Every year as we get closer to the announcement I find myself wanting to be less negative, but since you asked, I like One Crazy Summer, but not (to varying degrees) Keeper, Dreamer, or Mockingbird, and although I guess you couldn’t call it a favorite, Barbie is the only book I’ve rated one star all year; I couldn’t manage to write a thoughtful response about it here that didn’t just sound rude. Never did find my “this is IT” book this year!

  6. Mark Flowers says:

    @ Wendy – I love rude reviews, and would be very interested to hear what you have to say about Barbie. I liked it, but would be fascinated to hear a counterargument.

    I, on the other hand, couldn’t even make it all the way through Mirror, Mirror (and it’s only 32 pages long!). It was just too cutesy, and in a lot of cases I felt like there was no particular reason for the “reverso” poem to exist at all. Oh well.

  7. Wendy, how did you feel about ALMOST ASTRONAUTS? The only reason I ask, is because I think I’m forming a negative opinion about Stone’s style of writing (valid or not) . . . I feel like she sneakily included her judgments in the midst of her fact telling and in that case, while her accuracy or lack of inclusion of some particular plot elements were called into question, it all began to feel very preachy and intentionally done. I didn’t like having the feeling of being tricked when I was done reading it. Obviously though, others LOVED the book.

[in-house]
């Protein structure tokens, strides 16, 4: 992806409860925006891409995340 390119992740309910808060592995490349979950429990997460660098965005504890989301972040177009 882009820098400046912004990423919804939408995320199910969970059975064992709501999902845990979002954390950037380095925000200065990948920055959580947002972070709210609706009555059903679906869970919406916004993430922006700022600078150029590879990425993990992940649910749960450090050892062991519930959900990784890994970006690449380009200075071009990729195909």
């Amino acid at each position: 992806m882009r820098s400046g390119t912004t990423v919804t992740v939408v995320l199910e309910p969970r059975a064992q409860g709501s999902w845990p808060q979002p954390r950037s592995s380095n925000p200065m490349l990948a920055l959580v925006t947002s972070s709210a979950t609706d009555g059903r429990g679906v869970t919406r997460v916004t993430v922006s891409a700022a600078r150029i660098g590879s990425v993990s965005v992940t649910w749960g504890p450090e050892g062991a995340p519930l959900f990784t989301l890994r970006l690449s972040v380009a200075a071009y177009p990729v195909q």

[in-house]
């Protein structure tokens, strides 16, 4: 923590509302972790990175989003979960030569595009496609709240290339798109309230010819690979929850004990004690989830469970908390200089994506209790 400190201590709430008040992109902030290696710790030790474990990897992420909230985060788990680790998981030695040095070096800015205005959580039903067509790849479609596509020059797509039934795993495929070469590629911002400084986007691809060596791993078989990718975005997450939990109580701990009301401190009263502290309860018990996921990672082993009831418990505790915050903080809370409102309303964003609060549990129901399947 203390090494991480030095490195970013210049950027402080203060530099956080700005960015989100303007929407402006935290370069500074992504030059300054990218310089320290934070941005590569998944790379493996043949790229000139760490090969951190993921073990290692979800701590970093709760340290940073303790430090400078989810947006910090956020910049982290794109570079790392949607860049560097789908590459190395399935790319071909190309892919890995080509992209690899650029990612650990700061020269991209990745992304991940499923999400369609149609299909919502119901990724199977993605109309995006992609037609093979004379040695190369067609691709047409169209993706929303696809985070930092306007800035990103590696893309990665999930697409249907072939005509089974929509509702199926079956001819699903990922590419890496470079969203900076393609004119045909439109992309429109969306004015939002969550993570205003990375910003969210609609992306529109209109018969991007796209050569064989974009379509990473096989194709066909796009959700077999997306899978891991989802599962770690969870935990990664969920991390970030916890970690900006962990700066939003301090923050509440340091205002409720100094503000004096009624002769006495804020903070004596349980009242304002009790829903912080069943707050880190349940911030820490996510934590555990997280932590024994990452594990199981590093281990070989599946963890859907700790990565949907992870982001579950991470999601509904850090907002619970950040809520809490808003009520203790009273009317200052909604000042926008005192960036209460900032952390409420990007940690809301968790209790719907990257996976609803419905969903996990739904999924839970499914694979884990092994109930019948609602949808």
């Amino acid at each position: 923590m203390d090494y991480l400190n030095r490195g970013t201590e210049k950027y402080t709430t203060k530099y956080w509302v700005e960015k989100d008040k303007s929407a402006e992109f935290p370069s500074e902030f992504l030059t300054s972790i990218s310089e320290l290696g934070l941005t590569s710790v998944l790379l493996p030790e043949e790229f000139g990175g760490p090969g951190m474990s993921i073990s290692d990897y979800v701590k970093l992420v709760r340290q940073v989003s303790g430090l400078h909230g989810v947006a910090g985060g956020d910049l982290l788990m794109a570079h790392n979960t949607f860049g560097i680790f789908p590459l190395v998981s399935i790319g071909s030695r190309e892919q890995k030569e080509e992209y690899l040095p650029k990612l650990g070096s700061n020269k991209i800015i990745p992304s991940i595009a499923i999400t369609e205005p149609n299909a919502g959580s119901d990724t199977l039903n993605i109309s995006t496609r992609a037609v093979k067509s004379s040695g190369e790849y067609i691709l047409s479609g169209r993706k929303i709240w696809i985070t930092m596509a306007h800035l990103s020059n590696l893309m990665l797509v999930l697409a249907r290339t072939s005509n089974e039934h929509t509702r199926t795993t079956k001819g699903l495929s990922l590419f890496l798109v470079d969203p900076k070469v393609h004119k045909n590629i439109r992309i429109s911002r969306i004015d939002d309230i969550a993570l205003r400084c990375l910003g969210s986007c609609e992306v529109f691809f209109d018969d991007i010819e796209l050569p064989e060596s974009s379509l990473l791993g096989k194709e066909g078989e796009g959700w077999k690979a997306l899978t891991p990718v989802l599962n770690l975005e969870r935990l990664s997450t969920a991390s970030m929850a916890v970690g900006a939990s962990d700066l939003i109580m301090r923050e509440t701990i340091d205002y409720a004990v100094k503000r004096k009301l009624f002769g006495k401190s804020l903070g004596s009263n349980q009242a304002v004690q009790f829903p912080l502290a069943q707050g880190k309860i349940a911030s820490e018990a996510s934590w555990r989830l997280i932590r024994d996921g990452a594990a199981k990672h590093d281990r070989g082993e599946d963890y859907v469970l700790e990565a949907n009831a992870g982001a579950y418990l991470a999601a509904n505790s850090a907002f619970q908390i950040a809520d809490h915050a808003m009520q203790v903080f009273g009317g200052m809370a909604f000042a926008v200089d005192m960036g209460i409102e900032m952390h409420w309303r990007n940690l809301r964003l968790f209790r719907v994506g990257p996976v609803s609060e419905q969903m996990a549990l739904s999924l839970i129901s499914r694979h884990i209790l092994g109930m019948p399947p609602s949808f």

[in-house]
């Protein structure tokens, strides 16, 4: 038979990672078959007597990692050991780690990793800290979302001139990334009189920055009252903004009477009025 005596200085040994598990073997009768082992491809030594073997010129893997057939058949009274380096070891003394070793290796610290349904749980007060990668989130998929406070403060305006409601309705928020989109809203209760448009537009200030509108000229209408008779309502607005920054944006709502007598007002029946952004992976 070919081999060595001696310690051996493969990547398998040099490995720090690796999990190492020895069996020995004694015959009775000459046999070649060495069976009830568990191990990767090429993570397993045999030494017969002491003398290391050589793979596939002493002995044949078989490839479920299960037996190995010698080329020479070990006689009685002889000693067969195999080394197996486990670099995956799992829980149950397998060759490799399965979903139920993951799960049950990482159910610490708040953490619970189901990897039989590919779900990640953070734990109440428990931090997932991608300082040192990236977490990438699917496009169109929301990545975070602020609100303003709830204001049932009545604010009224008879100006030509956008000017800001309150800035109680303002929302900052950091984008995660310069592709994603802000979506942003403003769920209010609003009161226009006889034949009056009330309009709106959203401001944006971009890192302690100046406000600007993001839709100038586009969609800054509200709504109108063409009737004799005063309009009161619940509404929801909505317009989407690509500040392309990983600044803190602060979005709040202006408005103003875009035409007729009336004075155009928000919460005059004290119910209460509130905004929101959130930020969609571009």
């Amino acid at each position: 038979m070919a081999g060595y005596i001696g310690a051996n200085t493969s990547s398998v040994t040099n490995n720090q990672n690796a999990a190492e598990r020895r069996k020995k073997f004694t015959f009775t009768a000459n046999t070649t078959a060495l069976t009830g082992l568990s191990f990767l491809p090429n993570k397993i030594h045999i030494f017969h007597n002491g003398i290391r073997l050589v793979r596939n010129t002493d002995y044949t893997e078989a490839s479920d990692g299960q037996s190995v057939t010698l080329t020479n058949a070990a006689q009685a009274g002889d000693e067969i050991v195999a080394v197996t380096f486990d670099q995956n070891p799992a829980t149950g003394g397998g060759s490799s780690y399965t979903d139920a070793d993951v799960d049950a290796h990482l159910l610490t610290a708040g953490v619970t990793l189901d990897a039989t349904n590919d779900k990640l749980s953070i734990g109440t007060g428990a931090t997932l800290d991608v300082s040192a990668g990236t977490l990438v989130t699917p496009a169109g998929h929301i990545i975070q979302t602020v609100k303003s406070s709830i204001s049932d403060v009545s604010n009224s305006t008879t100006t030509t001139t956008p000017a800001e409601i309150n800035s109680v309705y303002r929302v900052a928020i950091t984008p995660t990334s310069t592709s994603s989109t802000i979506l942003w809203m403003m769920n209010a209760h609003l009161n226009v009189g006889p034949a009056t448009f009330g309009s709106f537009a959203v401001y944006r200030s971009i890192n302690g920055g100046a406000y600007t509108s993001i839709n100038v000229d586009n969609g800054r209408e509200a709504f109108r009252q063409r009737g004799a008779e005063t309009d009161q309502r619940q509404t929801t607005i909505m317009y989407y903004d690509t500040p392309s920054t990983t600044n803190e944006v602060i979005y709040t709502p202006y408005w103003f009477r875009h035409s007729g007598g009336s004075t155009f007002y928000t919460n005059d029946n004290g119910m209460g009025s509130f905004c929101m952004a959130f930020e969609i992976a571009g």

I personally do not see this being a problem with a book like THE GOOD THE BAD AND THE BARBIE (I have not read it, just speaking in terms of plot description) but find it interesting to hear Nina say that some within her circle found the book “too much”. Now hearing that you did not like the book as well, just makes me wonder . . . what about it did Nina’s colleagues find to be “too much”? What about it caused you to not like it? Maybe you don’t even want to get into it . . . I’d understand!